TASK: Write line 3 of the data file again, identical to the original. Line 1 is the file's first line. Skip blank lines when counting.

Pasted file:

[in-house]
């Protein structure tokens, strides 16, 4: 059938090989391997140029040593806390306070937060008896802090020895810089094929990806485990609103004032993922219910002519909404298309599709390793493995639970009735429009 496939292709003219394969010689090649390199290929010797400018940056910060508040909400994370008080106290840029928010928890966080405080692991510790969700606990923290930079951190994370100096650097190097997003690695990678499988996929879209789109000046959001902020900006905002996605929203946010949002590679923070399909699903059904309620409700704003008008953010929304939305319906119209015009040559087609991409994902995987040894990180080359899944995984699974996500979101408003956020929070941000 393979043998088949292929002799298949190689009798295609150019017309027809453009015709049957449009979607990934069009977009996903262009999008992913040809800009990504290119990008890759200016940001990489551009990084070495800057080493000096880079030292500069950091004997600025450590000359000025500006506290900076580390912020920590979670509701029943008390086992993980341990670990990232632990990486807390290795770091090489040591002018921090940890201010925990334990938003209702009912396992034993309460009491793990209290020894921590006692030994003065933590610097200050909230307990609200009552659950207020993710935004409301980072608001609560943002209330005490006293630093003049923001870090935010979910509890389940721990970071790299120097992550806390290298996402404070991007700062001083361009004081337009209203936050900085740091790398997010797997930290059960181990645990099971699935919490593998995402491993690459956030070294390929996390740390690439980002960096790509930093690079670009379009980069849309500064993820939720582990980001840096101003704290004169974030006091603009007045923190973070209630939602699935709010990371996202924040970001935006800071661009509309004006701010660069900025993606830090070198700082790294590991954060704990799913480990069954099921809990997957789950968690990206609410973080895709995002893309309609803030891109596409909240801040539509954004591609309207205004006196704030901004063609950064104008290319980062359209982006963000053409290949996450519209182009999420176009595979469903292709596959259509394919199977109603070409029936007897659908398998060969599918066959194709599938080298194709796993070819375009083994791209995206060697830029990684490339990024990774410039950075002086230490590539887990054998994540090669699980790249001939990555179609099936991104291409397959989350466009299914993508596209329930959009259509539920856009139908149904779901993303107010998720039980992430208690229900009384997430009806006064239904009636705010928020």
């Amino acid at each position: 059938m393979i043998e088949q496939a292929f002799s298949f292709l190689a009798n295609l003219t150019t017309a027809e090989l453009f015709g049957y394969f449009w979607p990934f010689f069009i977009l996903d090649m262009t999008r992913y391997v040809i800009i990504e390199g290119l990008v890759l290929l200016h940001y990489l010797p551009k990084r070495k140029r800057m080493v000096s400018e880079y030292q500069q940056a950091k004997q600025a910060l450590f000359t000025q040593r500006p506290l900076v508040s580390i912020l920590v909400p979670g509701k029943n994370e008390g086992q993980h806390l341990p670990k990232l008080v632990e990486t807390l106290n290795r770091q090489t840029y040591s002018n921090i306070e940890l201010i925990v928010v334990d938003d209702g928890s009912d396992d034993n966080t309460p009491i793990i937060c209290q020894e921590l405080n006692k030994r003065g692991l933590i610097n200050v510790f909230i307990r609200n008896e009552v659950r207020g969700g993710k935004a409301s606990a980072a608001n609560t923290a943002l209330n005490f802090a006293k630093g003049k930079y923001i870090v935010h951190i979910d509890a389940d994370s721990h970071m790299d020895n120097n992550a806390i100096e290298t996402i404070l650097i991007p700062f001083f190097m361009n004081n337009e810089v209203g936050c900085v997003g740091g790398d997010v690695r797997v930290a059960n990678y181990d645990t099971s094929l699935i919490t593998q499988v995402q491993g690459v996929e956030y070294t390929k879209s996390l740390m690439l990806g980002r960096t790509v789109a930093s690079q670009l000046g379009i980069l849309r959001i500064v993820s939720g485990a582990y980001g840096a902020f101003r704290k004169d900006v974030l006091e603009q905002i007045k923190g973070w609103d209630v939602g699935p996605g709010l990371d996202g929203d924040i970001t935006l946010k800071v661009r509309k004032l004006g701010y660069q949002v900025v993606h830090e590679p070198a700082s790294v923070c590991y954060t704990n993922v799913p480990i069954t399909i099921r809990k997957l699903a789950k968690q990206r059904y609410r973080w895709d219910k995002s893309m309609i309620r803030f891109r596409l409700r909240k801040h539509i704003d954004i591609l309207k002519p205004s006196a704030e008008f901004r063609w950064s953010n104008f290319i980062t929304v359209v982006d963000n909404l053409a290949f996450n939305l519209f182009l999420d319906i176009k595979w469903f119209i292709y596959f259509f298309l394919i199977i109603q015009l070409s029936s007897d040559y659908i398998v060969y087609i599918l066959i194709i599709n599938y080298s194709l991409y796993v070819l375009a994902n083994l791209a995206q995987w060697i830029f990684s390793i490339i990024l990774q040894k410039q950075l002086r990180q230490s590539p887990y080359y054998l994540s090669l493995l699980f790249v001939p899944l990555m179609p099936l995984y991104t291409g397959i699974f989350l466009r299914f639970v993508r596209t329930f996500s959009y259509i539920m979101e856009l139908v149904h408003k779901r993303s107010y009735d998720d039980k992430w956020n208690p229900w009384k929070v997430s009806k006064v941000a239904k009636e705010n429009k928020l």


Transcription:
């Amino acid at each position: 059938m393979i043998e088949q496939a292929f002799s298949f292709l190689a009798n295609l003219t150019t017309a027809e090989l453009f015709g049957y394969f449009w979607p990934f010689f069009i977009l996903d090649m262009t999008r992913y391997v040809i800009i990504e390199g290119l990008v890759l290929l200016h940001y990489l010797p551009k990084r070495k140029r800057m080493v000096s400018e880079y030292q500069q940056a950091k004997q600025a910060l450590f000359t000025q040593r500006p506290l900076v508040s580390i912020l920590v909400p979670g509701k029943n994370e008390g086992q993980h806390l341990p670990k990232l008080v632990e990486t807390l106290n290795r770091q090489t840029y040591s002018n921090i306070e940890l201010i925990v928010v334990d938003d209702g928890s009912d396992d034993n966080t309460p009491i793990i937060c209290q020894e921590l405080n006692k030994r003065g692991l933590i610097n200050v510790f909230i307990r609200n008896e009552v659950r207020g969700g993710k935004a409301s606990a980072a608001n609560t923290a943002l209330n005490f802090a006293k630093g003049k930079y923001i870090v935010h951190i979910d509890a389940d994370s721990h970071m790299d020895n120097n992550a806390i100096e290298t996402i404070l650097i991007p700062f001083f190097m361009n004081n337009e810089v209203g936050c900085v997003g740091g790398d997010v690695r797997v930290a059960n990678y181990d645990t099971s094929l699935i919490t593998q499988v995402q491993g690459v996929e956030y070294t390929k879209s996390l740390m690439l990806g980002r960096t790509v789109a930093s690079q670009l000046g379009i980069l849309r959001i500064v993820s939720g485990a582990y980001g840096a902020f101003r704290k004169d900006v974030l006091e603009q905002i007045k923190g973070w609103d209630v939602g699935p996605g709010l990371d996202g929203d924040i970001t935006l946010k800071v661009r509309k004032l004006g701010y660069q949002v900025v993606h830090e590679p070198a700082s790294v923070c590991y954060t704990n993922v799913p480990i069954t399909i099921r809990k997957l699903a789950k968690q990206r059904y609410r973080w895709d219910k995002s893309m309609i309620r803030f891109r596409l409700r909240k801040h539509i704003d954004i591609l309207k002519p205004s006196a704030e008008f901004r063609w950064s953010n104008f290319i980062t929304v359209v982006d963000n909404l053409a290949f996450n939305l519209f182009l999420d319906i176009k595979w469903f119209i292709y596959f259509f298309l394919i199977i109603q015009l070409s029936s007897d040559y659908i398998v060969y087609i599918l066959i194709i599709n599938y080298s194709l991409y796993v070819l375009a994902n083994l791209a995206q995987w060697i830029f990684s390793i490339i990024l990774q040894k410039q950075l002086r990180q230490s590539p887990y080359y054998l994540s090669l493995l699980f790249v001939p899944l990555m179609p099936l995984y991104t291409g397959i699974f989350l466009r299914f639970v993508r596209t329930f996500s959009y259509i539920m979101e856009l139908v149904h408003k779901r993303s107010y009735d998720d039980k992430w956020n208690p229900w009384k929070v997430s009806k006064v941000a239904k009636e705010n429009k928020l």